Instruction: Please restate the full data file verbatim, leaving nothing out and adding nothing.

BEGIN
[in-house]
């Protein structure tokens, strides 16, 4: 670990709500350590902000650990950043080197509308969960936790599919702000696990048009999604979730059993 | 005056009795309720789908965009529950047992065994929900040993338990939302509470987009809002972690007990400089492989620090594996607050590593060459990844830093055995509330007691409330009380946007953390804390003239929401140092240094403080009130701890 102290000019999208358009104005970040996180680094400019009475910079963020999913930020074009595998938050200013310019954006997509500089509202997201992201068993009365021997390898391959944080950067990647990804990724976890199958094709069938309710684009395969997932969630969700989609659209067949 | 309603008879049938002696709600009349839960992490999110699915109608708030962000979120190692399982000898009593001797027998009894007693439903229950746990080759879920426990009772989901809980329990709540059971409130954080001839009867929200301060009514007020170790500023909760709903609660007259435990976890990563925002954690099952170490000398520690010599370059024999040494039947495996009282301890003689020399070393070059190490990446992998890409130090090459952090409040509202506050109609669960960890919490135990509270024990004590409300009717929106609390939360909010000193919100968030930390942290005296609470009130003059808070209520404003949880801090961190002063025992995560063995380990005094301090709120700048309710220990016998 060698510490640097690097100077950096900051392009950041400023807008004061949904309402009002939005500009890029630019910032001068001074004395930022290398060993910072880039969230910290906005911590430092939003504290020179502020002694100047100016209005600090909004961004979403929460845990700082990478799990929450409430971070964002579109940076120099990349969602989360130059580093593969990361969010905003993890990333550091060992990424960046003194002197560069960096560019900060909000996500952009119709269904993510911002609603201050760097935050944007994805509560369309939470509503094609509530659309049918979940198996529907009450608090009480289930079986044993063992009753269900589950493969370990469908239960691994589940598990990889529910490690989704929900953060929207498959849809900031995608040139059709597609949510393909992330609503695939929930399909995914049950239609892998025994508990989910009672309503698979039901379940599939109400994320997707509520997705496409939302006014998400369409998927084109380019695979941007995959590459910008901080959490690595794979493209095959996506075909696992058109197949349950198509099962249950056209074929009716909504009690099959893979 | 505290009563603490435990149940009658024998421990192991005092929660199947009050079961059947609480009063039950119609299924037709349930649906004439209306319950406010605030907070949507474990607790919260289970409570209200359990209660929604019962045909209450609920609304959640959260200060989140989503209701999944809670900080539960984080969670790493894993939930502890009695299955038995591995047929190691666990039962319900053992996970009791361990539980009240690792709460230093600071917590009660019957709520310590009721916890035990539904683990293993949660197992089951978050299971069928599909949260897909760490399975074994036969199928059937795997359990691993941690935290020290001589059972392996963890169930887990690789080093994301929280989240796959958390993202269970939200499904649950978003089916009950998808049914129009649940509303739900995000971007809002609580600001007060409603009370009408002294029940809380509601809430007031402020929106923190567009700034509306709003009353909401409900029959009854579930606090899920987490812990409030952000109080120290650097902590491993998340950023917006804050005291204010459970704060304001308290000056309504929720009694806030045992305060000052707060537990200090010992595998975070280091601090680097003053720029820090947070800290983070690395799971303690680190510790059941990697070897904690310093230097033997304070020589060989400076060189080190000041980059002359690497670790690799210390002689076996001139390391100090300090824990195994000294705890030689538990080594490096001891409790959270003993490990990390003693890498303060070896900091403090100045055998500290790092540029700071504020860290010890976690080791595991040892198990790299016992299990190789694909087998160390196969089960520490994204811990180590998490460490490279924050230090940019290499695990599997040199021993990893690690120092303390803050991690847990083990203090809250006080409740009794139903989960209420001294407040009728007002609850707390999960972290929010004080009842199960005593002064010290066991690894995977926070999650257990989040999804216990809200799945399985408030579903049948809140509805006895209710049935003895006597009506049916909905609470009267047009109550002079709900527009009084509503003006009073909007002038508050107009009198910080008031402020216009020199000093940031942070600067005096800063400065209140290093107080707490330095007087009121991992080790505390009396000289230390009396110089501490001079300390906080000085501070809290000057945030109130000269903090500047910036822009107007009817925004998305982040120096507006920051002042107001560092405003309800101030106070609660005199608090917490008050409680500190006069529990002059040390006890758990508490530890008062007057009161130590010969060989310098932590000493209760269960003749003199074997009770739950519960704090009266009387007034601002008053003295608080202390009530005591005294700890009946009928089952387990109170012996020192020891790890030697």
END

[in-house]
């Protein structure tokens, strides 16, 4: 670990709500350590902000650990950043080197509308969960936790599919702000696990048009999604979730059993 | 005056009795309720789908965009529950047992065994929900040993338990939302509470987009809002972690007990400089492989620090594996607050590593060459990844830093055995509330007691409330009380946007953390804390003239929401140092240094403080009130701890 102290000019999208358009104005970040996180680094400019009475910079963020999913930020074009595998938050200013310019954006997509500089509202997201992201068993009365021997390898391959944080950067990647990804990724976890199958094709069938309710684009395969997932969630969700989609659209067949 | 309603008879049938002696709600009349839960992490999110699915109608708030962000979120190692399982000898009593001797027998009894007693439903229950746990080759879920426990009772989901809980329990709540059971409130954080001839009867929200301060009514007020170790500023909760709903609660007259435990976890990563925002954690099952170490000398520690010599370059024999040494039947495996009282301890003689020399070393070059190490990446992998890409130090090459952090409040509202506050109609669960960890919490135990509270024990004590409300009717929106609390939360909010000193919100968030930390942290005296609470009130003059808070209520404003949880801090961190002063025992995560063995380990005094301090709120700048309710220990016998 060698510490640097690097100077950096900051392009950041400023807008004061949904309402009002939005500009890029630019910032001068001074004395930022290398060993910072880039969230910290906005911590430092939003504290020179502020002694100047100016209005600090909004961004979403929460845990700082990478799990929450409430971070964002579109940076120099990349969602989360130059580093593969990361969010905003993890990333550091060992990424960046003194002197560069960096560019900060909000996500952009119709269904993510911002609603201050760097935050944007994805509560369309939470509503094609509530659309049918979940198996529907009450608090009480289930079986044993063992009753269900589950493969370990469908239960691994589940598990990889529910490690989704929900953060929207498959849809900031995608040139059709597609949510393909992330609503695939929930399909995914049950239609892998025994508990989910009672309503698979039901379940599939109400994320997707509520997705496409939302006014998400369409998927084109380019695979941007995959590459910008901080959490690595794979493209095959996506075909696992058109197949349950198509099962249950056209074929009716909504009690099959893979 | 505290009563603490435990149940009658024998421990192991005092929660199947009050079961059947609480009063039950119609299924037709349930649906004439209306319950406010605030907070949507474990607790919260289970409570209200359990209660929604019962045909209450609920609304959640959260200060989140989503209701999944809670900080539960984080969670790493894993939930502890009695299955038995591995047929190691666990039962319900053992996970009791361990539980009240690792709460230093600071917590009660019957709520310590009721916890035990539904683990293993949660197992089951978050299971069928599909949260897909760490399975074994036969199928059937795997359990691993941690935290020290001589059972392996963890169930887990690789080093994301929280989240796959958390993202269970939200499904649950978003089916009950998808049914129009649940509303739900995000971007809002609580600001007060409603009370009408002294029940809380509601809430007031402020929106923190567009700034509306709003009353909401409900029959009854579930606090899920987490812990409030952000109080120290650097902590491993998340950023917006804050005291204010459970704060304001308290000056309504929720009694806030045992305060000052707060537990200090010992595998975070280091601090680097003053720029820090947070800290983070690395799971303690680190510790059941990697070897904690310093230097033997304070020589060989400076060189080190000041980059002359690497670790690799210390002689076996001139390391100090300090824990195994000294705890030689538990080594490096001891409790959270003993490990990390003693890498303060070896900091403090100045055998500290790092540029700071504020860290010890976690080791595991040892198990790299016992299990190789694909087998160390196969089960520490994204811990180590998490460490490279924050230090940019290499695990599997040199021993990893690690120092303390803050991690847990083990203090809250006080409740009794139903989960209420001294407040009728007002609850707390999960972290929010004080009842199960005593002064010290066991690894995977926070999650257990989040999804216990809200799945399985408030579903049948809140509805006895209710049935003895006597009506049916909905609470009267047009109550002079709900527009009084509503003006009073909007002038508050107009009198910080008031402020216009020199000093940031942070600067005096800063400065209140290093107080707490330095007087009121991992080790505390009396000289230390009396110089501490001079300390906080000085501070809290000057945030109130000269903090500047910036822009107007009817925004998305982040120096507006920051002042107001560092405003309800101030106070609660005199608090917490008050409680500190006069529990002059040390006890758990508490530890008062007057009161130590010969060989310098932590000493209760269960003749003199074997009770739950519960704090009266009387007034601002008053003295608080202390009530005591005294700890009946009928089952387990109170012996020192020891790890030697």